Incline VIllage, NV, February 15, 2015 --(PR.com
)-- A special report from the National Gardening Association (NGA) has learned that the number of food gardeners in the United States is now at an all-time high. The findings revealed a significant 17% increase in the last five years, and this explains the rising preference for homegrown organic food and the booming popularity of seed bank collections.
Experts from Home and Garden America (HAGA), an organic seed company located in Nevada, are pleased with the results. HAGA has long been a supporter of organic vegetable gardening and sustainable living, and the NGA report proves that real change has finally come.
"This is truly great news for the whole organic gardening community. I'm delighted that consumers are now opting to grow food at home and even start their own seed bank collections. This means that more people actually care about the safety of their food, and would prefer to plant their own vegetables than purchase the genetically-modified ones on the market," one HAGA expert commented.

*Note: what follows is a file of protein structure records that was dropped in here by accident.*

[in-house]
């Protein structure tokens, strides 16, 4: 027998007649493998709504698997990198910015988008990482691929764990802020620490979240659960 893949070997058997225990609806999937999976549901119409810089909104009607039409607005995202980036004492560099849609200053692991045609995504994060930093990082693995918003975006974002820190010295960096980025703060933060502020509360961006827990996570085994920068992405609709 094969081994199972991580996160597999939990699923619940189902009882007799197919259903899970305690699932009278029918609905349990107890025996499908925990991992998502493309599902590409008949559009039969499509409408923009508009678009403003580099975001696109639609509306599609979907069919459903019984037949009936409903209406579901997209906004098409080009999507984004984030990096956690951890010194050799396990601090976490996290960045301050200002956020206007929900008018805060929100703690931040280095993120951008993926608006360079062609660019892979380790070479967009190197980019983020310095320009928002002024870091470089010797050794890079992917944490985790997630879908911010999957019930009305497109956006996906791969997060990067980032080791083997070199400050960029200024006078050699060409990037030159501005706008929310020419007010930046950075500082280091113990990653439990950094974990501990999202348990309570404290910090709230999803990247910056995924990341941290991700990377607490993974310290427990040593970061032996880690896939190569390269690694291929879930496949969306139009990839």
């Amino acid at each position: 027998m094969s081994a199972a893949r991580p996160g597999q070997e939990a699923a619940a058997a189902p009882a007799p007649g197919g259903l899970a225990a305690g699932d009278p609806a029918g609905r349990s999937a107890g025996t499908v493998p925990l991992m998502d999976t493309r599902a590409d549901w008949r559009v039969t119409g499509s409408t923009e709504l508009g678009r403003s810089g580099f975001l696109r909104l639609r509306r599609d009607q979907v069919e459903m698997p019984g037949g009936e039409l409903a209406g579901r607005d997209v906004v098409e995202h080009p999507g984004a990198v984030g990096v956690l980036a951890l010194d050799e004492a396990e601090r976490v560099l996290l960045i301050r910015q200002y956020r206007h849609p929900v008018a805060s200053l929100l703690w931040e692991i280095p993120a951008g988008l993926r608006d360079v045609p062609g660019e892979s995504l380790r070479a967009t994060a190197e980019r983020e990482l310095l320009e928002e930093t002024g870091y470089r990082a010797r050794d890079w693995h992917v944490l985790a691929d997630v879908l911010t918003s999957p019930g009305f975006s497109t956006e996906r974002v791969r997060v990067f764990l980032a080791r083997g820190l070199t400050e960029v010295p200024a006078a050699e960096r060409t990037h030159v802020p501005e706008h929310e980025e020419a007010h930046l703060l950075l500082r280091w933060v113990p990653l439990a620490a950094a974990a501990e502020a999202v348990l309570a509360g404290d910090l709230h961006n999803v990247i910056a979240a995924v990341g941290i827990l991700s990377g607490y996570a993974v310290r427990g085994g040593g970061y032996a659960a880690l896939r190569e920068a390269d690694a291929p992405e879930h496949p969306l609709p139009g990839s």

The NGA report covers a span of five years and was specially conducted to study the food gardening trend in America. Since 2008, over 35% of all households in the country have taken up gardening either at home or in various communities.
Another surprising finding is the strong involvement of younger households, specifically millennials ages 18 to 34. Back in 2008, there were only 8 million gardeners from the millennial generation. But in 2013, the figures grew to 13 million—resulting in an impressive 63% upsurge. This proves that young adults are more informed than ever, and they understand the importance of obtaining safe and healthy food.
"It is amazing how engaged the younger generation is when it comes to gardening. They definitely see the value of planting a vegetable garden and having a reliable seed bank collection in case of disaster. I've seen plenty of younger household gardens and you can see lots of tomato, pepper, lettuce and other practical vegetable varieties in their backyards. They're certainly thinking ahead in terms of sustainability and survival, and that is amazing to see from our younger generation," another expert from HAGA remarked.
More details about the report is available on the National Gardening Association's website.
Chuck Harmon writes consumer information material on various topics, and his expertise in the field of seed saving is no exception. He maintains a survival garden and works on his heirloom seed bank collection during his free time.